November 3, 2020; Oregonian

While all eyes and ears where focused on the election, a report was released Monday night by the Department of Homeland Security inspector general that painted a most unflattering picture of the federal agents sent to protect the downtown courthouse in Portland, Oregon this summer. According to the report, many agents may not have been properly designated for their law enforcement role, and also may not have received proper training to act in that capacity.

President Trump sent an odd collection of more than 114 officers from the US Marshals Service and US Customs and Border Protection (CBP) to add to Federal Protective Service (FPS) workers at the courthouse in early July after some demonstrators attempted to barricade the front doors of the courthouse, shattering them. In order for the document that assigned the officers to be proper, it needed to include their names. The FPS director acknowledged that his document “erroneously referenced rosters of employees to be designated” but no list of personnel was ever attached.

Of concern to the inspector general was that officers sent to Portland from CBP and US Immigration and Customs Enforcement (ICE) typically lack the law enforcement scope of authority. The director claimed the agency confirmed attendance of officers at the conclusion of their special training, according to the report. But without lists of names, the inspector general found this approach meant it was “impossible to identify which particular employees he designated” to protect federal property and the people inside.

Here you have the basic conundrum of this report. The inspector general deems it critical to have a list of names of those officers assigned to this task in order to check that they have the appropriate training for this work. FPS argued that there are no legal or policy requirements on how these federal officers are cross-designated to protect federal property. In their view, the officers met the basic requirements and received proper training. While the inspector general’s office agreed there is no one way for this to be done, he was concerned—and was especially wary there were no names to check. The process made it impossible for “anyone to discern, who, exactly, the FPS Director sought to designate,” the report says.

The federal agents that were sent to Portland this summer were not properly designated for the law enforcement role they were carrying out and may not have had the proper training to act in that capacity, according to the Department of Homeland Security. The inspector general found that FPS didn’t describe a process for these officers that conditioned their service on attending training or meeting any other requirement, but instead “unequivocally” designated unnamed officers. This was improper, the inspector general found, and the officers sent to Portland lacked authority.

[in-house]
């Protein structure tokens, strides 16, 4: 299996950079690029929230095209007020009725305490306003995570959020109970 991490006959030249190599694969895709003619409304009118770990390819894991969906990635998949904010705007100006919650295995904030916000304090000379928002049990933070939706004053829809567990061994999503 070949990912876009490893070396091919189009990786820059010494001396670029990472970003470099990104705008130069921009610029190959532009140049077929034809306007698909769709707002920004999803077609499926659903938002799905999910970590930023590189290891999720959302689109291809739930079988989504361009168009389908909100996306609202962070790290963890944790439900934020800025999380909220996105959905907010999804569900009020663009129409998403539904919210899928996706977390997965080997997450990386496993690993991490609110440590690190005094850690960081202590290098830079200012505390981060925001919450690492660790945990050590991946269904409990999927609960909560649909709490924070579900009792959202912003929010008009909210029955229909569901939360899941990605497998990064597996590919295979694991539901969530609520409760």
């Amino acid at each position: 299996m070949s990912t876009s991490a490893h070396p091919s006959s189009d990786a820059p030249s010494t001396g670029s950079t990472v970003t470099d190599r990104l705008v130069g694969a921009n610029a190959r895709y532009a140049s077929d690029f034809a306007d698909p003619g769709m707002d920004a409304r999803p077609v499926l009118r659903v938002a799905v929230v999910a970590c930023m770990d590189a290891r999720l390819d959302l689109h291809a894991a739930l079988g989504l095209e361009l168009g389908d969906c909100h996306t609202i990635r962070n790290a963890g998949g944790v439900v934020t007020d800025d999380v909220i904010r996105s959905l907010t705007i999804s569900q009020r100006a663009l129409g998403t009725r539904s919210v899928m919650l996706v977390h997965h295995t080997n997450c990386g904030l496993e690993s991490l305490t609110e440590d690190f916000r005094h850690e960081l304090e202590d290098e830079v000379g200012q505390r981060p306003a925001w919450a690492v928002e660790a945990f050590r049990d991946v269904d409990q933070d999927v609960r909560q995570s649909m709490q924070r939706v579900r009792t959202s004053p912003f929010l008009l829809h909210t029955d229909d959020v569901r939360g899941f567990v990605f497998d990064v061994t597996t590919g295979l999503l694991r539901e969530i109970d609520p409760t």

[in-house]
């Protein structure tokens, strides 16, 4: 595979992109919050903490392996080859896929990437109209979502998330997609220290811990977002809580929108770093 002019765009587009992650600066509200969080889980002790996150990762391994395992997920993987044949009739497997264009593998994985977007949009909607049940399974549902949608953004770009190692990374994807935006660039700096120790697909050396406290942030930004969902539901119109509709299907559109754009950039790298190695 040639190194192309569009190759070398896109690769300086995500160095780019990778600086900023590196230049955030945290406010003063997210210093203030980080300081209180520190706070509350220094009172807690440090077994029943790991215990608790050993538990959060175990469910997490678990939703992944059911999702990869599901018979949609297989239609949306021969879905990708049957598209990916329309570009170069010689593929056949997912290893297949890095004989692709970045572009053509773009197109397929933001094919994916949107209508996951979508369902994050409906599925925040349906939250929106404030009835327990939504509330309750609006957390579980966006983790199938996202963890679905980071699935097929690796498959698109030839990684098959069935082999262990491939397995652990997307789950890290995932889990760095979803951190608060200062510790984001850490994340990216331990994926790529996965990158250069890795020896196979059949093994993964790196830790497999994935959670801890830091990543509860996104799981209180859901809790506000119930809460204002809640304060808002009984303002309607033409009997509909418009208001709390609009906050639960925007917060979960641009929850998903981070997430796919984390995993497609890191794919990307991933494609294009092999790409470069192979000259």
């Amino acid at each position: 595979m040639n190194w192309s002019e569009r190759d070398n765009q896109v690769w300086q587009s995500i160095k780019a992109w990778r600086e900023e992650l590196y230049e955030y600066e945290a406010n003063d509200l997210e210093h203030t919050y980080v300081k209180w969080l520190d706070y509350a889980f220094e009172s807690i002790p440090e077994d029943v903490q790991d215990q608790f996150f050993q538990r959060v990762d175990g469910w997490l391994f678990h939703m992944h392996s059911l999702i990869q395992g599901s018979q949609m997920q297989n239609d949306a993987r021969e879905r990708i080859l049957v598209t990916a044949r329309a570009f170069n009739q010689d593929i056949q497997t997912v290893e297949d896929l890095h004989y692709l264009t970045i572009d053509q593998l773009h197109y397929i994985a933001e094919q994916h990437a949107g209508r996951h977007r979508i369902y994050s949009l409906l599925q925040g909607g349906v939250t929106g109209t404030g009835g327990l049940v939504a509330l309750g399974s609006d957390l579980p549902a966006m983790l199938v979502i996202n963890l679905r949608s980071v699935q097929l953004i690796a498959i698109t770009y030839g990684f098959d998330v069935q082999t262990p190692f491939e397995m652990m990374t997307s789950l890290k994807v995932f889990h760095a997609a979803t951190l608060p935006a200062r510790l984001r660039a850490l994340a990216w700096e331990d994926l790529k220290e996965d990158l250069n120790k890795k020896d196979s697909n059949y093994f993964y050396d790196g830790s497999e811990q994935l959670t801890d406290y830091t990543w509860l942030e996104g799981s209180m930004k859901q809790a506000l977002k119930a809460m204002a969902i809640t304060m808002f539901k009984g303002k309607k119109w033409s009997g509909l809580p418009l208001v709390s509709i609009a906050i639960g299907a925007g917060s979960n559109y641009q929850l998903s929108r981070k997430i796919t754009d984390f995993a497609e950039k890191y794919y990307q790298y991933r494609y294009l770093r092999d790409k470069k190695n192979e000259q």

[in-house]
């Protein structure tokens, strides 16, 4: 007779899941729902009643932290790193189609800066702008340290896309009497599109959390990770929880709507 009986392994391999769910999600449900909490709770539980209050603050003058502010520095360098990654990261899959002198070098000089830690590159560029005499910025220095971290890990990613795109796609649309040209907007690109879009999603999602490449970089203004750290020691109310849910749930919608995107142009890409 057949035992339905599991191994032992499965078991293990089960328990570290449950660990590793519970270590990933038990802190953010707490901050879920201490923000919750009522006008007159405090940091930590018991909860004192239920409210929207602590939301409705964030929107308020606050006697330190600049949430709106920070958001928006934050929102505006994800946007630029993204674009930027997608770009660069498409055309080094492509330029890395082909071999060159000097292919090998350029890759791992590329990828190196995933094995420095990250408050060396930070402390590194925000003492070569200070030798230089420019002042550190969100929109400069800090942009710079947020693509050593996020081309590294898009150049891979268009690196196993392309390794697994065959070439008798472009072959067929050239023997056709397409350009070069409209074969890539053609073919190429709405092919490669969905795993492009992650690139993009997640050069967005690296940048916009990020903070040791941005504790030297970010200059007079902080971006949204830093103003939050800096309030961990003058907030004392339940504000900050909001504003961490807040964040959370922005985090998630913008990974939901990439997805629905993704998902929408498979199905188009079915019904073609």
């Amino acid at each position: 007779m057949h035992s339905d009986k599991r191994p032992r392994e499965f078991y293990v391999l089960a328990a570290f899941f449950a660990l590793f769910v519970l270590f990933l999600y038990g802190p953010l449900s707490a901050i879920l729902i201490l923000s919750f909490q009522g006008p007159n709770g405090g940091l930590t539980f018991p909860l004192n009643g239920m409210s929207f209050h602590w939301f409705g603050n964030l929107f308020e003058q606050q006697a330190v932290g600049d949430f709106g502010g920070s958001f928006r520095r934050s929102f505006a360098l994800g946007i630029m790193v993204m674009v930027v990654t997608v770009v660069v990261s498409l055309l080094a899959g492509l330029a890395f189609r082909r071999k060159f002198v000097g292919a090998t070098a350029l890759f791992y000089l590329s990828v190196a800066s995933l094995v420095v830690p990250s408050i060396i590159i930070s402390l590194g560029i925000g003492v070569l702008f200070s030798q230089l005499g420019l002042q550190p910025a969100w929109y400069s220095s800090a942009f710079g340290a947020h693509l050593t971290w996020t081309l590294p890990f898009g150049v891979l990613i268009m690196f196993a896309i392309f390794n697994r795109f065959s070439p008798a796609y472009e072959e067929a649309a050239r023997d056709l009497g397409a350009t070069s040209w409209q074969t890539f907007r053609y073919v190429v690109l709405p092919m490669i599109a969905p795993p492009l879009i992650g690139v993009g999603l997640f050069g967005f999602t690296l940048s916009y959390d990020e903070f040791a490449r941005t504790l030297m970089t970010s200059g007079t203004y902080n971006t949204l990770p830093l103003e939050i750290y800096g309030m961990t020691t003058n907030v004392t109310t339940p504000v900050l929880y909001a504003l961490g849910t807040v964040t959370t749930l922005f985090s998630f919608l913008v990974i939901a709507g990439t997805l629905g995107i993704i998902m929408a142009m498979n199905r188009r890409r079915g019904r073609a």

Two recommendations from this report should come as no surprise. The inspector general recommends that the acting secretary of Homeland Security ensure that the FPS director or anyone else seeking to designate Homeland Security employees for the law enforcement role has the proper authority to do so. The second recommendation is that the FPS director designate each employee by name when authorizing a federal officer to protect federal property and the persons on it.

While all of this sounds like a rebuff to the Department of Homeland Security, it has little meaning if nothing is done. Multiple civil lawsuits have been filed against federal officers accusing them of exercising indiscriminate and excessive force against demonstrators this summer outside the Hatfield courthouse in Portland. Kelly Simon, interim legal director for the American Civil Liberties Union of Oregon, says, “We’ve filed four lawsuits against the Department of Homeland Security for its brutality and destruction during these protests, and are determined to hold officials accountable for their unconstitutional and unlawful conduct. Violent policing must end, and we will be in the streets and courts until it does.”

As for the inspector general and his report and recommendations, the matter will remain unresolved “until we receive documentation that the FPS Director or his designee” properly designates Homeland Security employees under the law enforcement authority code, by name, to protect federal property, the inspector general’s office wrote. Do not hold your breath that that will happen anytime soon.—Carole Levine